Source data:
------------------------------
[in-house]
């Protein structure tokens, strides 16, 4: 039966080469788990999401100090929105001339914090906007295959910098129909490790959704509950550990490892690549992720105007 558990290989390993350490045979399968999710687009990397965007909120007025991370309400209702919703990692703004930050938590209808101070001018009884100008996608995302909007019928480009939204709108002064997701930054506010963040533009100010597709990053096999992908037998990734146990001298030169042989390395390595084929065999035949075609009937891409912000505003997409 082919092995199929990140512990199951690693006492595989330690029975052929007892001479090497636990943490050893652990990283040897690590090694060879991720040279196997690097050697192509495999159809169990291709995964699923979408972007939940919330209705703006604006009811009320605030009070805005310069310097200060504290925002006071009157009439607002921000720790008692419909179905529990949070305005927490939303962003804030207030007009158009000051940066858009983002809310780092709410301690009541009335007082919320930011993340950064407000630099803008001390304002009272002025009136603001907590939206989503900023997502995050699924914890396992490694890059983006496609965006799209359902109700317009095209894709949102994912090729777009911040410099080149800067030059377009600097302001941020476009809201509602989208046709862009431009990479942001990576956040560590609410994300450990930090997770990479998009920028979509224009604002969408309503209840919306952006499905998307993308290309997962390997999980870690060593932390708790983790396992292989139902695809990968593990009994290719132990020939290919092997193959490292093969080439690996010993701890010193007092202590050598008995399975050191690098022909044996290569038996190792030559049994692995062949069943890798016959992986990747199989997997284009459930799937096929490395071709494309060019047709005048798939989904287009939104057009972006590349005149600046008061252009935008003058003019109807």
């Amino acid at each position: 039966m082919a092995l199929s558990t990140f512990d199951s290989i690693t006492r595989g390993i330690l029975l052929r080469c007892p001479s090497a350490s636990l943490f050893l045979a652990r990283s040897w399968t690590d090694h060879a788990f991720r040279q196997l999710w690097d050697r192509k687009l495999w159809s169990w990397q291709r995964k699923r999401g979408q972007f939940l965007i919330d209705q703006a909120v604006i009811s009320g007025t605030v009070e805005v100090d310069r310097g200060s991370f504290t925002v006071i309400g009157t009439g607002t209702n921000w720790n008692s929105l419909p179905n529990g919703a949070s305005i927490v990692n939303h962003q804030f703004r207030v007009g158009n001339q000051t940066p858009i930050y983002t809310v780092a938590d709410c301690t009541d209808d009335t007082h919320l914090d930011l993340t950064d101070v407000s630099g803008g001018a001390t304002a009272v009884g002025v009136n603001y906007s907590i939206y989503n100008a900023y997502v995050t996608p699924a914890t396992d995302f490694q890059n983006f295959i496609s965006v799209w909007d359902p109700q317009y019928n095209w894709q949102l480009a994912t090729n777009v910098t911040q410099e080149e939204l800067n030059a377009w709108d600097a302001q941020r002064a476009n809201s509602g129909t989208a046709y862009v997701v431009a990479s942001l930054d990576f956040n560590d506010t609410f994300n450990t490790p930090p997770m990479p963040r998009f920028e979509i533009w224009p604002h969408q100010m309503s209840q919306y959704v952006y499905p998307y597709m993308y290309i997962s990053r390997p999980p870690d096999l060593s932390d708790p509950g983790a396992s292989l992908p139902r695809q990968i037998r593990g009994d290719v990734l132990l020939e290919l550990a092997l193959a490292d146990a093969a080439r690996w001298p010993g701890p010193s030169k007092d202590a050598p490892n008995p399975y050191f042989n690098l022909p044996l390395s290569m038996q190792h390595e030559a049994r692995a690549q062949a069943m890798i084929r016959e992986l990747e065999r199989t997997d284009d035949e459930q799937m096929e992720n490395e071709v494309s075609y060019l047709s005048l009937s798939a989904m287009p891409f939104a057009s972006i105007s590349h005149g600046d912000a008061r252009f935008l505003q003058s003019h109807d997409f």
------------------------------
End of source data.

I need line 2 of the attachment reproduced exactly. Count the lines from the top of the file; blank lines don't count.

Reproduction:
């Protein structure tokens, strides 16, 4: 039966080469788990999401100090929105001339914090906007295959910098129909490790959704509950550990490892690549992720105007 558990290989390993350490045979399968999710687009990397965007909120007025991370309400209702919703990692703004930050938590209808101070001018009884100008996608995302909007019928480009939204709108002064997701930054506010963040533009100010597709990053096999992908037998990734146990001298030169042989390395390595084929065999035949075609009937891409912000505003997409 082919092995199929990140512990199951690693006492595989330690029975052929007892001479090497636990943490050893652990990283040897690590090694060879991720040279196997690097050697192509495999159809169990291709995964699923979408972007939940919330209705703006604006009811009320605030009070805005310069310097200060504290925002006071009157009439607002921000720790008692419909179905529990949070305005927490939303962003804030207030007009158009000051940066858009983002809310780092709410301690009541009335007082919320930011993340950064407000630099803008001390304002009272002025009136603001907590939206989503900023997502995050699924914890396992490694890059983006496609965006799209359902109700317009095209894709949102994912090729777009911040410099080149800067030059377009600097302001941020476009809201509602989208046709862009431009990479942001990576956040560590609410994300450990930090997770990479998009920028979509224009604002969408309503209840919306952006499905998307993308290309997962390997999980870690060593932390708790983790396992292989139902695809990968593990009994290719132990020939290919092997193959490292093969080439690996010993701890010193007092202590050598008995399975050191690098022909044996290569038996190792030559049994692995062949069943890798016959992986990747199989997997284009459930799937096929490395071709494309060019047709005048798939989904287009939104057009972006590349005149600046008061252009935008003058003019109807």